The Comprehensive and Progressive Agreement for TransPacific Partnership (CPTPP) is an ambitious trade agreement to connect key markets in Asia and Latin America through the 11 member nations of Australia, Canada, Brunei, Japan, Malaysia, Mexico, New Zealand, Peru, Singapore, and Vietnam. Once fully implemented, it will form a trading bloc representing 495 million consumers and 13.5 per cent of global GDP – worth a total of $10.6 trillion. The CPTPP was concluded in January last year and officially signed two months later. Vietnam became the seventh country to ratify the CPTPP and the agreement entered into force nationally on January 14 this year.
For the members of the CPTPP, a new era has opened up, promoting an accessible, transparent, and rules-based business environment. The majority of the agreement deals with a comprehensive tariff elimination for participating nations. Specifically, Vietnam will benefit from a 97-100 per cent tariff reduction on exports to other CPTPP countries. Furthermore, establishing new multilateral free trade agreements (FTAs) to Canada, along with Mexico and Peru, will open up new export destinations for Vietnam’s key sectors such as textiles, agriculture, wood, and seafood. Last but not least, the agreement also promotes a commitment to sustainable economic development, such as in government procurement, trade remedies, labour law reforms, and clean energy. As a result, the CPTPP has widened the circulation of goods and services, benefiting both consumers and producers in participating countries.
The CPTPP also sets out terms and conditions to ensure that the investment procedure will be easier and more transparent for foreign investors. Chapter 9 specifies this - matter by describing the mechanisms to protect foreign investment into the CPTPP countries. Under the CPTPP, an investment is defined to include every asset that an investor owns or controls, directly or indirectly, through a commitment of capital or an expectation to gain or profit. In particular, the agreement requires a contracting country to treat investors from other contracting countries in a fair and equitable manner regarding the establishment, acquisition, expansion, management, operation or sale of the investments. For instance, an enterprise, shares, bonds, tangible or intangible property are examples of the investment that foreign investors own. Chapter 9 of the CPTPP deals specifically with dispute resolution between foreign investors and contracting states. In the event that the invested properties are subject to expropriation or nationalisation, the CPTPP requires the authority to compensate an amount equivalent to the fair market value immediately before the expropriation took place. Moreover, compensation must be prompt and adequate to cover the loss incurred.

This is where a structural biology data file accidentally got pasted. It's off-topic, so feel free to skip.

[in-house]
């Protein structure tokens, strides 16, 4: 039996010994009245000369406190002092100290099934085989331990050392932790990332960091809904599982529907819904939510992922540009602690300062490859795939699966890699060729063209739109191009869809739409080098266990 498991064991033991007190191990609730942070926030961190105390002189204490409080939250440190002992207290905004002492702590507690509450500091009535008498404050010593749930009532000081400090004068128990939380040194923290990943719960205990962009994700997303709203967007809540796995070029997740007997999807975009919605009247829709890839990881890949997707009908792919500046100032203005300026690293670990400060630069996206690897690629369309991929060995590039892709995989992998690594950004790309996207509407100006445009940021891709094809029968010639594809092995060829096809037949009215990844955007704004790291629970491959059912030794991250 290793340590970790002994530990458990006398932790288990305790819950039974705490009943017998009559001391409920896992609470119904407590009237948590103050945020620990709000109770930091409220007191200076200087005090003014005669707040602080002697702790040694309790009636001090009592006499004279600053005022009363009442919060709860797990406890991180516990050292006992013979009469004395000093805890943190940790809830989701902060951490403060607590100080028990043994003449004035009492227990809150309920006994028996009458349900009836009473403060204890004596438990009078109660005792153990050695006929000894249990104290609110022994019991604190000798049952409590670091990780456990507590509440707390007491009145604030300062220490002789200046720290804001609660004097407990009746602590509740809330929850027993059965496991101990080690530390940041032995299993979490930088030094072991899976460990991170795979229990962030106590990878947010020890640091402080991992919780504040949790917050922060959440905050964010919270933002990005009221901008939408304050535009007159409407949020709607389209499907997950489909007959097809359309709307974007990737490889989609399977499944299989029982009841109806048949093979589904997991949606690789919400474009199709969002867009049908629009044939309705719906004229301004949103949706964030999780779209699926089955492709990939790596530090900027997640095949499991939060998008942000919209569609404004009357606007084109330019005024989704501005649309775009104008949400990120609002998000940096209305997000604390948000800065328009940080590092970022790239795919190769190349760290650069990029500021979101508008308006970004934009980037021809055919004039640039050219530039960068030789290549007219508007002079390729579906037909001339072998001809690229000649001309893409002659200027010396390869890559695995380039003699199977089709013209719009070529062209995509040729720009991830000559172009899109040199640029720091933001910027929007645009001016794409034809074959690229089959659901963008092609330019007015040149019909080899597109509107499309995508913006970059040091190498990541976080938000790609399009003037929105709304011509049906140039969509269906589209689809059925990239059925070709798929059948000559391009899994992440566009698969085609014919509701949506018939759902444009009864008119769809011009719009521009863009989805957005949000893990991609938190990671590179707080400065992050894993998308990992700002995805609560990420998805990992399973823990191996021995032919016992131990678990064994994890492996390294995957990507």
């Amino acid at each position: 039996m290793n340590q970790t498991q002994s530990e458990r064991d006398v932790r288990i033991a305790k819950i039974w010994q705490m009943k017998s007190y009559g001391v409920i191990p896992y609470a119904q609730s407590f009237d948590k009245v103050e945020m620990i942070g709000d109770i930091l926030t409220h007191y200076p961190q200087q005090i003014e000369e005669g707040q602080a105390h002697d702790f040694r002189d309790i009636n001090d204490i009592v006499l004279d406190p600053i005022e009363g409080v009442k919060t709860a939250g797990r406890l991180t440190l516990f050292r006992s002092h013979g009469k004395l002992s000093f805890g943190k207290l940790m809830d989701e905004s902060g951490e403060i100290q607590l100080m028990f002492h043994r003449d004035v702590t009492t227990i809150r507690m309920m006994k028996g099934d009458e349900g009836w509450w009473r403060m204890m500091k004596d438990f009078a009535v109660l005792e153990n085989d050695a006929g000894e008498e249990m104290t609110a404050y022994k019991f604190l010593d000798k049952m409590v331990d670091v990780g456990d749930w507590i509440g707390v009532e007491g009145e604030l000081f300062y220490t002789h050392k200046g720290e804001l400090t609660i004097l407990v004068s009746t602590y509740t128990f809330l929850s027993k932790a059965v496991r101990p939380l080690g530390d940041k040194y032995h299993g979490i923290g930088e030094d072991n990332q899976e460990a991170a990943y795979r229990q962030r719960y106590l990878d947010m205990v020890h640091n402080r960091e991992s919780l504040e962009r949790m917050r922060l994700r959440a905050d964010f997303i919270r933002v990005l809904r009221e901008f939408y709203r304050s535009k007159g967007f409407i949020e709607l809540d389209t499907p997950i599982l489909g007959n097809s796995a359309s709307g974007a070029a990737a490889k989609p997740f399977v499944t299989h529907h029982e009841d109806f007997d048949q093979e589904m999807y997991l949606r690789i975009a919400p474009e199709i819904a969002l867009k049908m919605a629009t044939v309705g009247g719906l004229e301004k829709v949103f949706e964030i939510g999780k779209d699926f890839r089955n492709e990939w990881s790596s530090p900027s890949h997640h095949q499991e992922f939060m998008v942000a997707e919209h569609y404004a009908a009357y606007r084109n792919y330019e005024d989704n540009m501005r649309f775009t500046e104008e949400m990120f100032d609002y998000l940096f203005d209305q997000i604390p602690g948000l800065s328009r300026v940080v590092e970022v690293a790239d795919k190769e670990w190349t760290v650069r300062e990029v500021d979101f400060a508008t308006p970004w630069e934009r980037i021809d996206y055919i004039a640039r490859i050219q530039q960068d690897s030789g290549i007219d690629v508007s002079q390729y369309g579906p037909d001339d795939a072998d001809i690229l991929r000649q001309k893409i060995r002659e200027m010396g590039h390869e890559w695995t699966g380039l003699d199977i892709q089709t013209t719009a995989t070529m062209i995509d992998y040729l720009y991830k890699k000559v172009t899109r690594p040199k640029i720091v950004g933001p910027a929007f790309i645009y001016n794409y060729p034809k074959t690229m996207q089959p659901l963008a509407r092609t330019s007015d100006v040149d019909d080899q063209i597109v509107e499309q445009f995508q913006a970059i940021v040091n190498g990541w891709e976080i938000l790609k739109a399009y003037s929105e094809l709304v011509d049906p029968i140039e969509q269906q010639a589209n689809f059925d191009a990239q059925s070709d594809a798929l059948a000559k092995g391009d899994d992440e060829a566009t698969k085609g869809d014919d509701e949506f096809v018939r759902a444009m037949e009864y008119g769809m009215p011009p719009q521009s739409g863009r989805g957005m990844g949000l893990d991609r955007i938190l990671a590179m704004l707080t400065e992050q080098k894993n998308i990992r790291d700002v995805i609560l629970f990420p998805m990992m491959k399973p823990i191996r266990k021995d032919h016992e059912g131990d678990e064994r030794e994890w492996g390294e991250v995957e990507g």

If a foreign investor is dissatisfied with the compensation, they are entitled to initiate lawsuits according to the Investor-State Dispute Settlement Clause (ISDS) under the CPTPP if they believe the nation’s regulations or actions directly lead to loss regarding the investment. The CPTPP encourages parties first to attempt dispute resolution, such as appealing to consultations, negotiations, or non-binding third-party participation procedures. If after six months the dispute is still not resolved, the affected investor may unilaterally submit its claim to arbitration under the premise that the state has breached the CPTPP leading to damage on the investor’s part. Here, the investor, as the complaining party, can select the forum to settle the dispute. In setting up the panel, the investor will also be able to select one out of three arbitrators, unless agreed otherwise. Moreover, they can negotiate which relevant rules to apply and set up guidance to ensure the arbitrators’ independence and impartiality regarding their case. To ensure this will not negatively impact the investor’s interest, the claimant may seek interim injunctive relief as long as it does not involve payment of monetary damages.
Hence, the CPTPP has indeed strengthened the litigation process by giving overseas investors more leeway and channels to protect their offshore investment. The consultant circle is also expanded to avoid building up political tensions that may occur as a result of the dispute.